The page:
KERA radio story:
This Sunday and Wednesday, local politicians and citizens will take the stage at the Meyerson Symphony Center in Dallas. They’ll join the 225 member Turtle Creek Chorale in a concert that celebrates freedom and the human spirit. National Public Radio’s Wade Goodwyn will be part of the performance and has this preview of “The Healing Project”:
City Councilwoman Pauline Medrano sometimes tells a story that sheds light on why she became a Dallas public servant. Ninety-five years ago, her grandmother on her father’s side walked all the way from Mexico to Dallas, with her children. Two weeks after settling in, the Medrano family went out to celebrate their new found hometown at a hamburger restaurant. But after sitting down, they were told they could order but they had to leave and get their food out back. Humiliated the Medrano’s left. They never forgot or forgave that experience.
Medrano’s experience and that of six others from Dallas informs the music performed by the Turtle Creek Chorale. Perhaps the most amazing story belongs to Marion Avery. In 1933, Avery was a 6 year old Berliner. Her mother was Christian, her father Jewish. She’d grown up Christian but as the Nazi’s took power, she discovered that didn’t matter.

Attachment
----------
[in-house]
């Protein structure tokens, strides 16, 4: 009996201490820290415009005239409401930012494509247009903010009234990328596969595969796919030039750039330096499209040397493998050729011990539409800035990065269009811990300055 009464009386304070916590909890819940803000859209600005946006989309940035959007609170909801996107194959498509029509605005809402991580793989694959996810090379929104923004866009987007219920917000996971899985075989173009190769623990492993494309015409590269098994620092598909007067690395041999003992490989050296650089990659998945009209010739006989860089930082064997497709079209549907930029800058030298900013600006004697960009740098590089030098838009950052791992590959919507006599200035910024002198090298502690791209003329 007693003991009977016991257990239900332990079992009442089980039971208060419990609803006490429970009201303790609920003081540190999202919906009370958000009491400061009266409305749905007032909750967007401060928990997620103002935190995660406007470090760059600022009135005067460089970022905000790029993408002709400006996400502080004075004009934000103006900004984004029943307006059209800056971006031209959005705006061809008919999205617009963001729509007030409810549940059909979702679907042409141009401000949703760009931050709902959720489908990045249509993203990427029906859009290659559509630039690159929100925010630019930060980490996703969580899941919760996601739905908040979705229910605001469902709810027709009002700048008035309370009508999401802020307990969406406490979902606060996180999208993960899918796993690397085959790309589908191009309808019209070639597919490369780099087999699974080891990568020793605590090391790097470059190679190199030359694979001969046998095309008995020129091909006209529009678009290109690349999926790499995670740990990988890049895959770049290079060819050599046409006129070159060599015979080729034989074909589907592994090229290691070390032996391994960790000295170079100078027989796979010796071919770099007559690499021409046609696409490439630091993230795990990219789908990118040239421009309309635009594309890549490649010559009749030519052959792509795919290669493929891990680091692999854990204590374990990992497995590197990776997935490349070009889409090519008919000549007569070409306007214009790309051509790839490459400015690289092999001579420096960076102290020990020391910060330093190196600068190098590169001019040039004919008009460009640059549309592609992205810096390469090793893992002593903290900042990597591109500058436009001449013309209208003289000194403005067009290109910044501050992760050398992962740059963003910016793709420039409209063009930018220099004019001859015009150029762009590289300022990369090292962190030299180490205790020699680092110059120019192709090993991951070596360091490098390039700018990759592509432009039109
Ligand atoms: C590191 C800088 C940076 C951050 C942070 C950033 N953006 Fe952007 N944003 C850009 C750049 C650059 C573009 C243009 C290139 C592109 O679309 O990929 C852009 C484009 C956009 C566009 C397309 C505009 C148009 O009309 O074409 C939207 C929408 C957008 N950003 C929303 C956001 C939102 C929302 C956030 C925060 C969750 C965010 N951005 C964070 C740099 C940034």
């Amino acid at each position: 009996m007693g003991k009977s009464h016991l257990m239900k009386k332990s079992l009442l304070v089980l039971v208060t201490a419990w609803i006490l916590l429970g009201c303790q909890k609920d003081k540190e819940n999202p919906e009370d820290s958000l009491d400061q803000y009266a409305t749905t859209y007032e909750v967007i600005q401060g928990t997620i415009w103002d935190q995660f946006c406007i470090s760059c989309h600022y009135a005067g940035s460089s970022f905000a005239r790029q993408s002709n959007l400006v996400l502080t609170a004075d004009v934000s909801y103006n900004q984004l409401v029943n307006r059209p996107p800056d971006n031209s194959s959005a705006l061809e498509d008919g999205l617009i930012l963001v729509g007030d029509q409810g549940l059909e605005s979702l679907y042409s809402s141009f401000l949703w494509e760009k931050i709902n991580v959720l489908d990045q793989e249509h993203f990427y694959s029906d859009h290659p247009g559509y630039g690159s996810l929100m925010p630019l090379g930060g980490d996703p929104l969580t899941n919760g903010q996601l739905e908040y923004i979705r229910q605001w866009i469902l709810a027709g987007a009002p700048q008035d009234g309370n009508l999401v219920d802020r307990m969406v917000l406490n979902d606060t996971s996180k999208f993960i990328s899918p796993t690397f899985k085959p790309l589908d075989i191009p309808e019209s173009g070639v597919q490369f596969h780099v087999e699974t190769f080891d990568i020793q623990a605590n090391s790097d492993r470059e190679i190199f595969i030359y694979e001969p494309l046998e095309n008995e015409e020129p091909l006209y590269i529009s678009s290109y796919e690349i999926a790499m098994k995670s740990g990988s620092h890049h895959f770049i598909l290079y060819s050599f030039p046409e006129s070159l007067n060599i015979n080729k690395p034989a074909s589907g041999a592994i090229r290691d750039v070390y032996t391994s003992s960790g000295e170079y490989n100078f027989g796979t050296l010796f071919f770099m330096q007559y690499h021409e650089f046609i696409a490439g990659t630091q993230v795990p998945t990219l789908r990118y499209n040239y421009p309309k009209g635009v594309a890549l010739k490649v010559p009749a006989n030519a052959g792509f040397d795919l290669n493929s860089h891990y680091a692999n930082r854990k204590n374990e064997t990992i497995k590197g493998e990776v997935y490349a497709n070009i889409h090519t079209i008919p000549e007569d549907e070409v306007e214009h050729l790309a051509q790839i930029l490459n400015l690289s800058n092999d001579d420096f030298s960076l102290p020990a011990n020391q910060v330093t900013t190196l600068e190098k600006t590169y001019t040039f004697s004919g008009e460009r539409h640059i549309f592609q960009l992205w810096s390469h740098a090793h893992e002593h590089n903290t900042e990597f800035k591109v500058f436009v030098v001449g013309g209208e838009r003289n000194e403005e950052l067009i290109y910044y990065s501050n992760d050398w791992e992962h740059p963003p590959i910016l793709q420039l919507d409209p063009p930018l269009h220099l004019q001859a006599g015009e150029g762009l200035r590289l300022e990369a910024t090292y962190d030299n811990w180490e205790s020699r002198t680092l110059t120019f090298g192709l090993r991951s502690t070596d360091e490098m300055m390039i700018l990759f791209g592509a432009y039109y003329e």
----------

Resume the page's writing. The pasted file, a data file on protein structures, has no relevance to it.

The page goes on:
Medrano: “They suddenly called me Jewish bastard, and I came home and asked my father what does it mean? And he was absolutely horrified.”
In 1937, Marion Avery’s father fled to London. By 1944, her beloved grandmother had been taken to a concentration camp never to be seen again. Avery herself was to be among the 1.5 million children who were incinerated. But on the day she was to leave, the Nazi deportation building in Berlin was obliterated by Allied bombers. Her papers were destroyed, and so Marion Avery was saved to eventually marry an American soldier and move to Dallas.
The music is both international and American, and includes a new work commissioned especially for this concert, Our Better Angels.
Lyrics: “We who would heal the world must first ourselves be healed.”
The idea for the concert came from Turtle Creek Chorale Director Jonathon Palant. As the world churns with conflict between Jews and Arabs, immigrants and natives, gays and straights and economic collapse, Palant thought now might be a good time to take a break.
Palant: “We need to come together as one human race. What matters is that you have love in your heart.”
The production is underwritten by Morton H. Meyerson and will run for Sunday and Wednesday.